In the midst of all else—sandwiched between phased unlocking and serial waves of pandemic panic—comes the prime minister’s call for an all-party meeting on Jammu & Kashmir, on June 24. The agenda is not quite clear even to the invitees, but the assumption is it would be a step towards restoration of the democratic process in the state. Why else would the loaded word “delimitation” be swirling in the air?
When the PM meets the leaders of eight mainstream J&K parties, it will mark the first political initiative since statehood was withdrawn, J&K bifurcated into two Union Territories and its special status via Article 370 ended—not to speak of the large-scale detentions and arrests that followed. Even former CMs and Union ministers—those who had actually been participating in the Indian electoral process—had not been spared long stints of house arrest. Now, PM Modi is trying to win over those same figures, seeking consensus for the delimitation exercise, which began in early June. For elections to take place—Assembly or UT— that process would have to be complete. Could this eventually lead to restoration of statehood? Discussion and dialogue are basic ingredients of any democracy, and a prerequisite for restoration of peace. Of the two main local parties, Farooq Abdullah of the National Conference has indicated his willingness to talk. The PDP’s Mehbooba Mufti is still uncertain, though other members of the Gupkar alliance (of which she’s also a part) seem on board.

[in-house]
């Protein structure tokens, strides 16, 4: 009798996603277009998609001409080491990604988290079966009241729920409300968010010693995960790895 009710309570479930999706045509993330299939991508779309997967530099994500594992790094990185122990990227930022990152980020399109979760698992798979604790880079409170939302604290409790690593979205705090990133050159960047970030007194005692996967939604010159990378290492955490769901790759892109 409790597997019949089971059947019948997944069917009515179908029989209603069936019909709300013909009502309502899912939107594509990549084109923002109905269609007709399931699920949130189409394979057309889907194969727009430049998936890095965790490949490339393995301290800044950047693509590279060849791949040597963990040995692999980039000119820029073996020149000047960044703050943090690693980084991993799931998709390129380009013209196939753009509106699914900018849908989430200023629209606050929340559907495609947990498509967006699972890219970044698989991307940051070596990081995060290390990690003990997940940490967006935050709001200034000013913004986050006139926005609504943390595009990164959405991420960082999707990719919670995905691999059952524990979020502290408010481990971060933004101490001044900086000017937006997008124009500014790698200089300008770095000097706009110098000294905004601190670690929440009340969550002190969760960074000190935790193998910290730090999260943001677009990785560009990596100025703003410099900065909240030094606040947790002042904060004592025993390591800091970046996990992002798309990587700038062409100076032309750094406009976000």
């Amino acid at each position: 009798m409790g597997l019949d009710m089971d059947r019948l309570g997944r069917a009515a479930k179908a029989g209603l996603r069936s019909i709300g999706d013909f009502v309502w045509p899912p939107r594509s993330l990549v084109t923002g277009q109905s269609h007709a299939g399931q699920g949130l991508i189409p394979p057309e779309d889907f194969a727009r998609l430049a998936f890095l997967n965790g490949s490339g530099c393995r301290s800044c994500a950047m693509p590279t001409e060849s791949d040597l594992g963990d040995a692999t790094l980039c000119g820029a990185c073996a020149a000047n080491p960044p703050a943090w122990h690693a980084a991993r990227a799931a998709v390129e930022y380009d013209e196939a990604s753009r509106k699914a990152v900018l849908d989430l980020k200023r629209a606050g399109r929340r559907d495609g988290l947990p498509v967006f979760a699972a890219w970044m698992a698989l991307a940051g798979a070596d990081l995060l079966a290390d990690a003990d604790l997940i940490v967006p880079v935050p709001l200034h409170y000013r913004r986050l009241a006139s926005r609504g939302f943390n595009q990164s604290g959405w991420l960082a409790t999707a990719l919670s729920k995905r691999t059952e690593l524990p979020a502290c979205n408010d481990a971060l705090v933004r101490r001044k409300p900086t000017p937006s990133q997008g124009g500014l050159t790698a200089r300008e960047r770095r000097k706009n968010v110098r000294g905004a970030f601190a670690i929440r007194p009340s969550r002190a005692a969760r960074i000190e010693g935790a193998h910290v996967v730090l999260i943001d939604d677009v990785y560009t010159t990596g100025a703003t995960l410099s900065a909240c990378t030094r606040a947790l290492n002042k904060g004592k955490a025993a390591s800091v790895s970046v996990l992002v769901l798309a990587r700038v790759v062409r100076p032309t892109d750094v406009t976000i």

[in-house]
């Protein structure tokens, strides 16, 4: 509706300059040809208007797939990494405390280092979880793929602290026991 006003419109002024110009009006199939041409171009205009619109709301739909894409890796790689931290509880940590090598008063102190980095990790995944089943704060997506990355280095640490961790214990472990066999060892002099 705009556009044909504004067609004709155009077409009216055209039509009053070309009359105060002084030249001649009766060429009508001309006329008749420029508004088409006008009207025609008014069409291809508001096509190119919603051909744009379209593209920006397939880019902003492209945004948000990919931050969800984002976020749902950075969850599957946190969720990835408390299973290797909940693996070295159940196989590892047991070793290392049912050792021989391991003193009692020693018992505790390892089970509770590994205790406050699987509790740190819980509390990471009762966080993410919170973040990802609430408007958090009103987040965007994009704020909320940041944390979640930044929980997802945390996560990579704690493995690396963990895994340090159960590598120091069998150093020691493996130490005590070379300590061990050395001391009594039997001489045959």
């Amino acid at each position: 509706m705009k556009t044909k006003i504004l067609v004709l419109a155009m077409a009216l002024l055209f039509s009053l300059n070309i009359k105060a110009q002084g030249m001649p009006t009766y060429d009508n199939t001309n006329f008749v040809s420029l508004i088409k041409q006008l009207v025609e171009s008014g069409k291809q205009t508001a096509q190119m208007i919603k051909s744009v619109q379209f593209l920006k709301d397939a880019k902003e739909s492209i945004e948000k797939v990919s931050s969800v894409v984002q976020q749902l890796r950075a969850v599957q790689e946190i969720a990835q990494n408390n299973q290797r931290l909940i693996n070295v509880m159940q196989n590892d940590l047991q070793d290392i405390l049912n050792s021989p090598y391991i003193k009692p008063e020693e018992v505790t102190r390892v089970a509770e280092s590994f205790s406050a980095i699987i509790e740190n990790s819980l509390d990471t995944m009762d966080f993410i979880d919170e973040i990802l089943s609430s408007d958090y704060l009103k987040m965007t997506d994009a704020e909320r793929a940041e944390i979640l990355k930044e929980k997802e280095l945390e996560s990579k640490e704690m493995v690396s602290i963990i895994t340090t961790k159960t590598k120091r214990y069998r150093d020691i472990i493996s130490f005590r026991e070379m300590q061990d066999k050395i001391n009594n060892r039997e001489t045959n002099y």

In the changed international environment, where US president Joe Biden is committed to an immediate time schedule to withdraw troops from Afghanistan, and China is acting up on the borders, it’s imperative that New Delhi puts its house in order. Washington may be on the same page with New Delhi when it comes to Beijing, but on Kashmir things may be a little different. A thaw will harm no one.